Performance Bonds: 12 Defenses to a Claim Against the Surety

When a surety receives a claim under a performance bond, and assuming the claim is valid, by contract law it can lessen or eliminate its exposure by asserting any of the defenses that are available to its principal. Those defenses include:

  1. The obligee’s (owner’s) failure to provide plans or specifications that are free from defects.
  2. The obligee’s (owner’s) failure to act.  Unreasonable delays by the obligee, as well as the obligee’s failure to act, may be a breach of the construction contract, which relieves the principal and, therefore, the surety from liability.
  3. Impossibility of performance. The work that the principal was supposed to perform was impossible to perform.
  4. Improper termination of the principal’s contract by the obligee (owner).
  5. Failure by the obligee to provide notice to the principal, and the failure to allow the principal the opportunity to remedy any incomplete or inadequate work.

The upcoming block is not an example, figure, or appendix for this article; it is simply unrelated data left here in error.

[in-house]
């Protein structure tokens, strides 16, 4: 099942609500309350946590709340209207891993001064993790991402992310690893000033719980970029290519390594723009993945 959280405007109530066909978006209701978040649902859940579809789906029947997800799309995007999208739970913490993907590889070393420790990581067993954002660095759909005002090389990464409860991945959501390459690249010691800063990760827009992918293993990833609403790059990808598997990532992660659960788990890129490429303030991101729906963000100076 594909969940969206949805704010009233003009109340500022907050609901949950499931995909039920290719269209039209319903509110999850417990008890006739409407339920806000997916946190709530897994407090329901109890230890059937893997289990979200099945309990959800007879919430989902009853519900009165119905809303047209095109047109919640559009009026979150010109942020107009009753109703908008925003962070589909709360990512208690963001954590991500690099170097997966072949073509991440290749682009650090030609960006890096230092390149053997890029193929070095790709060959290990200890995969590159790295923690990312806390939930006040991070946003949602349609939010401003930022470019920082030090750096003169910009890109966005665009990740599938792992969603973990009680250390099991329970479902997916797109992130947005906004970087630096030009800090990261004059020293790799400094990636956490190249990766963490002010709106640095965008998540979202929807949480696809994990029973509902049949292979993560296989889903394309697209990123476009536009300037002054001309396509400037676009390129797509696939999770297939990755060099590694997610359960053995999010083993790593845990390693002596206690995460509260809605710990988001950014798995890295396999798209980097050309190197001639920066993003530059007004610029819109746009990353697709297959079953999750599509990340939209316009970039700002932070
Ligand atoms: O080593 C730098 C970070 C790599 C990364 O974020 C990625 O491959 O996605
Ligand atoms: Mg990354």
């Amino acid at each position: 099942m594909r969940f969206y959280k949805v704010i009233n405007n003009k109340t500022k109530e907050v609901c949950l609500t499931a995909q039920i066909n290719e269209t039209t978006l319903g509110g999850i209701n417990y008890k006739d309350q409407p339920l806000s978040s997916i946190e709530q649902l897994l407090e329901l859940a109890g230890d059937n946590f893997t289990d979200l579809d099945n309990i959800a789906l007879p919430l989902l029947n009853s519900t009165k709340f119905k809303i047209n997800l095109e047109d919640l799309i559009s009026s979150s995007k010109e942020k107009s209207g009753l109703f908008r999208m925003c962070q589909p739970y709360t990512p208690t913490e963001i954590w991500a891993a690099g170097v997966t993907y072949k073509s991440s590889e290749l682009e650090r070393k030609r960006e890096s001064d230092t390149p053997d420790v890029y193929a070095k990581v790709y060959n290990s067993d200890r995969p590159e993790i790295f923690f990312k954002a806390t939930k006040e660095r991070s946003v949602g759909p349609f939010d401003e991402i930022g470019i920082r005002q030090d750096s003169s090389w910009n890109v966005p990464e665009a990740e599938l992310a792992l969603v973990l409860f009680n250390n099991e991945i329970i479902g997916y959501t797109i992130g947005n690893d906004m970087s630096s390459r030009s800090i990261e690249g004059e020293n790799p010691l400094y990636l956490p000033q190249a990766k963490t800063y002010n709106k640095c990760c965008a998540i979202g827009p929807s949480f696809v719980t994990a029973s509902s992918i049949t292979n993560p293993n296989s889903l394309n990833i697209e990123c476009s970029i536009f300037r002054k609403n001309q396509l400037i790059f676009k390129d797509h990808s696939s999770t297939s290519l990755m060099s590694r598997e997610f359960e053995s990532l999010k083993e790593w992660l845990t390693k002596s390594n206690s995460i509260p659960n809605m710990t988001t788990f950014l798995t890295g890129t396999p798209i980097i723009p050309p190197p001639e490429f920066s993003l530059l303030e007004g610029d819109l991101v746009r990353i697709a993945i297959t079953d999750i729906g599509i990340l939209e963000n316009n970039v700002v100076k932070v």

6. Set-offs or counterclaims available to the principal against the obligee (owner).
  7. Improper notice of default under the terms of the bond.
  8. Material alteration of the underlying contract.
  9. Overpayment by the obligee (owner).
  10. Termination of the contract for convenience. Since no default occurred, the surety’s obligation under the bond is not triggered.
  11. Failure to mitigate damages. Many times, when the obligee (owner) takes over completion of the project without giving the surety the opportunity to complete the project, that strips the surety of the opportunity to minimize its liability under the performance bond
  12. Statute of limitations. The claim is too old or was not brought in time based on the deadlines set out in the laws.
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